It Felt Like Manmohan Was A Character Ray Created Based On Himself

Manmohan tells him, “You know nothing about me, but unfortunately, there’s no easy way of determining who I am”. “Why not?” Sudhindra asks, but before he can finish speaking, Manmohan lightly tosses his passport at him, having correctly deduced that Sudhindra is burning to see it. However, Manmohan himself coldly admits that “this proves nothing . . . To truly know whether I am who I say I am, you will need to spend time with me. But are you willing to do it?”

Sudhindra, the cynical business executive, is effectively silenced.

Manmohan himself is perhaps one of Ray’s greatest creations, perhaps because he is based on Ray himself. He is well-read and well-travelled and is thus extremely erudite and extremely good at sniffing out people’s true attitudes towards him. Even though all the different cultures of the West have moulded his personality and thinking, he is still irrepressibly Indian, at home in both a travel jacket and kurta-pyjama.

He speaks perfectly idiomatic English, and at the same time his Bengali, according to Anila, is ‘better than mine or my husband’s’. One of the very first things he asks Satyaki is whether he knows the one hundred and eight names of Krishna, and when the boy says no, Manmohan starts singing them in a beautifully clear and expressive voice. The voice is Ray’s himself; he sang for the first and last time in Agantuk, furthering the speculation that he knew this would be his last film.

Manmohan tells Anila that he left home after he saw a photograph in a book of the famous prehistoric ‘bison’ painting in the Cave of Altamira in Spain. The painting inspired ‘wanderlust’ in him, prompting him to seek out his destiny.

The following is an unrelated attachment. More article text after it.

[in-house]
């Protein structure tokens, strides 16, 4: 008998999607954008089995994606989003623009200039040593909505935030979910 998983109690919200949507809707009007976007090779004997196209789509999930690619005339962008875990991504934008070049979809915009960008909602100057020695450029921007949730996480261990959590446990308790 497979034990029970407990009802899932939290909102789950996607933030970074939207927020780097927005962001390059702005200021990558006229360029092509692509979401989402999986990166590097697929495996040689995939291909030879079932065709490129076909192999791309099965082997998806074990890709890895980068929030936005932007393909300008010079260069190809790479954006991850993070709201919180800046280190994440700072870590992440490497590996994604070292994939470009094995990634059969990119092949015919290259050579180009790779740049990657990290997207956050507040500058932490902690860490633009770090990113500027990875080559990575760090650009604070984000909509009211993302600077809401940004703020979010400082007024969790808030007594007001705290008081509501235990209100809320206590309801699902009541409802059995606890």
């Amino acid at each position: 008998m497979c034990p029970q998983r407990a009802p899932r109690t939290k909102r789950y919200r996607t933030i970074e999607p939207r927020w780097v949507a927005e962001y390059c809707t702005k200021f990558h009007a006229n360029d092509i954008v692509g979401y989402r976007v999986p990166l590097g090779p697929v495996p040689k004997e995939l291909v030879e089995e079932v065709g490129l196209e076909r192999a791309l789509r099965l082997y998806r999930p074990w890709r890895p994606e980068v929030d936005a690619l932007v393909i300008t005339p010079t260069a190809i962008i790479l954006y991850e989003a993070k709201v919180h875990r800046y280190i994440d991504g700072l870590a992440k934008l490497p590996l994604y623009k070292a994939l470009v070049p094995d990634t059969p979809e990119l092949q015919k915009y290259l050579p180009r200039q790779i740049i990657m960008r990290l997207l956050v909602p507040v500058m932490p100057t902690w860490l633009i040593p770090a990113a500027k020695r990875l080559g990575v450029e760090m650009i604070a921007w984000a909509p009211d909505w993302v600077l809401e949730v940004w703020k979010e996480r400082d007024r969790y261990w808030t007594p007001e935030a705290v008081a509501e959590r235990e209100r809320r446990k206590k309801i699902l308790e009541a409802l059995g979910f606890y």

Similarly, Ray went to see the Ellora Caves near Aurangabad when he an art student at Santiniketan, the famous school that the poet laureate Rabindranath Tagore had started. The sight of the magnificent paintings at the cave convinced Ray that he would never be able to create something similar, and he gave up his plans of becoming an artist.

Through Manmohan, Ray Critiqued Religion And God

He returned to Calcutta to become a graphic designer instead before his own wanderlust took him first to Jean Renoir and then to Bibhutibhusan Bannerjee, who had published a sublime novel called Pather Panchali a few years ago. And the rest, to repeat an old cliché, is history!

In a later scene, Manmohan is being grilled by Sudhindra’s stern lawyer friend, Pritwish. The entire scene is a masterclass in writing, acting, and editing, and Manmohan’s wry yet thought-provoking replies to Pritwish’s most rude questions again show shades of Ray. For example, Pritwish asks Manmohan his views on dharma. Infuriatingly, Manmohan replies to the question with another question, “Do you mean dharma as in duty or dharma as in religion? Because those are two different things”.